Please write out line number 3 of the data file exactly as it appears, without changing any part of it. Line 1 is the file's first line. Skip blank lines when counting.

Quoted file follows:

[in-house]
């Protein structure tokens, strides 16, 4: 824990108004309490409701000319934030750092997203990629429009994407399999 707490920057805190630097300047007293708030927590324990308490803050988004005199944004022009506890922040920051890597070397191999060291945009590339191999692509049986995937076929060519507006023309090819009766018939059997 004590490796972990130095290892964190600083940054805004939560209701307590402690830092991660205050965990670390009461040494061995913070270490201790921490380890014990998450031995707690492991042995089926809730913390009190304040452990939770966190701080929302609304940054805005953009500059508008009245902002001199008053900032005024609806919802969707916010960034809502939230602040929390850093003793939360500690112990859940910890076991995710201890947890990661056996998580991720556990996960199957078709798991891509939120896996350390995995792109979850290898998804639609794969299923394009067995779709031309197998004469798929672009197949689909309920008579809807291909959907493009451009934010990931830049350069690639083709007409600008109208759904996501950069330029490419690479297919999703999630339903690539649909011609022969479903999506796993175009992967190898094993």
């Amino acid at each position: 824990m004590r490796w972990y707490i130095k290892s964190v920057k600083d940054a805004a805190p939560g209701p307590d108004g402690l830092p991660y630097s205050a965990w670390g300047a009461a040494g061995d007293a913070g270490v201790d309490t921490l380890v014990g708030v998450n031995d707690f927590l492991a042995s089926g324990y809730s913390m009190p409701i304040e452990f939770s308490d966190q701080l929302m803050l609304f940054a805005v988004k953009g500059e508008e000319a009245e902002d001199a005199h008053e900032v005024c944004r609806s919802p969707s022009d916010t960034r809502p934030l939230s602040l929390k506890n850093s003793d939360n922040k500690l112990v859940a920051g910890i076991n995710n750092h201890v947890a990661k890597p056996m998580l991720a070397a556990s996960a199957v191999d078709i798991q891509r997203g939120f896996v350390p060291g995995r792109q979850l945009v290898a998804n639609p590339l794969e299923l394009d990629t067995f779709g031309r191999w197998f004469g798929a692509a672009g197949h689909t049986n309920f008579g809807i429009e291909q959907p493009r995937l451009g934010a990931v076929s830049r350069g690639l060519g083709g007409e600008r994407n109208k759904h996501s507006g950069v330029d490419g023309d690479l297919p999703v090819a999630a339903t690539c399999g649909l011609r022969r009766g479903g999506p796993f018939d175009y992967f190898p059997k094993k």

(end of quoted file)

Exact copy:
């Amino acid at each position: 824990m004590r490796w972990y707490i130095k290892s964190v920057k600083d940054a805004a805190p939560g209701p307590d108004g402690l830092p991660y630097s205050a965990w670390g300047a009461a040494g061995d007293a913070g270490v201790d309490t921490l380890v014990g708030v998450n031995d707690f927590l492991a042995s089926g324990y809730s913390m009190p409701i304040e452990f939770s308490d966190q701080l929302m803050l609304f940054a805005v988004k953009g500059e508008e000319a009245e902002d001199a005199h008053e900032v005024c944004r609806s919802p969707s022009d916010t960034r809502p934030l939230s602040l929390k506890n850093s003793d939360n922040k500690l112990v859940a920051g910890i076991n995710n750092h201890v947890a990661k890597p056996m998580l991720a070397a556990s996960a199957v191999d078709i798991q891509r997203g939120f896996v350390p060291g995995r792109q979850l945009v290898a998804n639609p590339l794969e299923l394009d990629t067995f779709g031309r191999w197998f004469g798929a692509a672009g197949h689909t049986n309920f008579g809807i429009e291909q959907p493009r995937l451009g934010a990931v076929s830049r350069g690639l060519g083709g007409e600008r994407n109208k759904h996501s507006g950069v330029d490419g023309d690479l297919p999703v090819a999630a339903t690539c399999g649909l011609r022969r009766g479903g999506p796993f018939d175009y992967f190898p059997k094993k």